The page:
11 Nov, 2013 Ignoring the problem of our age
By Emily Millane
There’s a simple dichotomy in Australian politics. Progressives care about what’s fair and just. Conservatives care about freedom and efficiency. Different yardsticks for different policy agendas.
In the area of ageing and longevity, the first eight weeks of the Abbott Government have demonstrated a shocking ineptitude in making decisions which stack up against the principles the Liberals went to the election with – efficiency, productivity, and sound economic management. The government is failing its own philosophical test.
Most recently, in a press release headed ‘Boosting Productivity and Delivering Effective, Efficient Government’, the Prime Minister announced the abolishment of the Advisory Panel on Positive Ageing.
The reason, in the Government’s own words, was “to streamline government and reduce duplication where activities are no longer needed or can be managed within existing departmental resources”. Put another way, if it’s not a cash spinner, it’s not worth it.
The panel was six months away from releasing a landmark report on how to turn our ageing society into an asset. How to house a burgeoning older population. How to encourage older Australians to remain productive members of society. A government with a real efficiency agenda would have at least waited to receive the findings of the panel. A government with insight would have understood that the panel’s findings would also have a bearing on economic growth and the fiscal position.
Secondly, Joe Hockey also announced this week that the Government would scrap a raft of announced but unlegislated taxes and superannuation measures – referred to as a ‘backlog’ in the efficiency vernacular. One of these measures was to reverse the Gillard government’s proposed increase on taxation for those earning more than $100,000 of income from superannuation in the draw down phase.
Never mind that this change is regressive. That’s up to people on low incomes or in casual work to figure out next time they see how little superannuation they have and therefore plan to draw an aged pension even sooner. The Government’s reasoning behind this change was to create “operational certainty for businesses and consumers”. However if the whole point of superannuation is greater self-reliance and to lift the burden on the state pension, where is the efficiency of penalising hard working Australians in their ageing years where they are even more dependent on welfare?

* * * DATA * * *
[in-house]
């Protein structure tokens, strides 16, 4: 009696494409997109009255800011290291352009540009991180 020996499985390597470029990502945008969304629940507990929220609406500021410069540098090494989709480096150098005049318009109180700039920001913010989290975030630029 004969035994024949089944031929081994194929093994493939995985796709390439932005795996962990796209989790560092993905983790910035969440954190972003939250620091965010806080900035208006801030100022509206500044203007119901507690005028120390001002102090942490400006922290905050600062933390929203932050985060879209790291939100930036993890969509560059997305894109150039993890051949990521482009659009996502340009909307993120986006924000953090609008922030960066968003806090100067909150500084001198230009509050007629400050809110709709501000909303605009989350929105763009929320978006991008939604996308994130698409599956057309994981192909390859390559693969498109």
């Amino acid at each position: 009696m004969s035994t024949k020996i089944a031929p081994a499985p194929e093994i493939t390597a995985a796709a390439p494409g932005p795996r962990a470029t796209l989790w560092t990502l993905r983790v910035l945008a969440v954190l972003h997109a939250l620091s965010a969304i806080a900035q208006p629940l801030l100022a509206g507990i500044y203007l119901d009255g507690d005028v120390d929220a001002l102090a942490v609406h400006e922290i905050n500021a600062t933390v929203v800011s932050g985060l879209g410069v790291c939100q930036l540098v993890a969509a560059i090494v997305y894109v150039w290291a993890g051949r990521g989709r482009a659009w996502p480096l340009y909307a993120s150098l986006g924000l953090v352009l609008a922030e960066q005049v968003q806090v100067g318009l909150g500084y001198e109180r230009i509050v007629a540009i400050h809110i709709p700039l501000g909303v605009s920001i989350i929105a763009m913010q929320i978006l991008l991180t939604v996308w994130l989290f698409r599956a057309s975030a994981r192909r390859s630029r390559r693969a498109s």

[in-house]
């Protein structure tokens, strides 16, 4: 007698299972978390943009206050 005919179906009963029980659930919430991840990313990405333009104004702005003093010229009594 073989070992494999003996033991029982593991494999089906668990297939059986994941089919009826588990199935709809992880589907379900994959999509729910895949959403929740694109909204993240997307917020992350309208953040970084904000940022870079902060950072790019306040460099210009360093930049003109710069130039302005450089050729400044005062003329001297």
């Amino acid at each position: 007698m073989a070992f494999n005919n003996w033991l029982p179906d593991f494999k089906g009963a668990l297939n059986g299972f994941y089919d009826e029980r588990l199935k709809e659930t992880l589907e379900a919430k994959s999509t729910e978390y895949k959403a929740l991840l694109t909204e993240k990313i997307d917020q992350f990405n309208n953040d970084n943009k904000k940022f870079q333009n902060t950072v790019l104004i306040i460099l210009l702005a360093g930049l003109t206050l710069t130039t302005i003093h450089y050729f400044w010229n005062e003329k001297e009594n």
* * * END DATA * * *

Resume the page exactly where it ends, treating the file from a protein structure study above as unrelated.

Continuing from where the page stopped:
By removing the tax on high income retirees, the Government argued it was making an efficiency dividend. However, by removing the tax on high-income retirees, the government diddled itself of revenue at a time when public revenue is in decline. What happened to the budget emergency? As the press release itself acknowledged, not proceeding with this and other measures will negatively impact on the underlying cash balance by $2.4 billion over the current forward estimates period. And that’s just by the government’s own estimates.
Thirdly, in a bookend to this measure, the government is also scrapping the $500 superannuation payment for people on incomes of up to $37,000. People on low and middle incomes receive no concessions to save for their retirement. To return to the government’s vernacular, these people are not ‘incentivised’ to save.
Again, it is stating the obvious that this measure is grossly unfair. It will affect the most vulnerable members of society. However it is those same people who will rely more heavily on the aged pension, public housing and other government benefits if they struggle to save for themselves.
As ABS statistics released this week told us, life expectancy in Australia is the longest it has ever been. Life expectancy has increased more than 25 years since the turn of the 20th century. We will have 1.8 million people aged over 85 in 2050, and one in four people aged over 65 by 2056. Running about scrapping public bodies and fiddling with taxation to serve a small-state agenda is not the way to respond to this inevitable demographic shift. The Government’s inability to accept the gravity of longevity and ageing is of concern to us all, not just for older Australians.
Efficiency is not served by ignorance. Whether it is climate change or ageing policy, the fair and efficient solutions will not emerge by ideology alone. On its record thus far, the Government has failed the fairness test and its own efficiency test too.
Ignoring the problem of our age, The Drum, 11 November 2013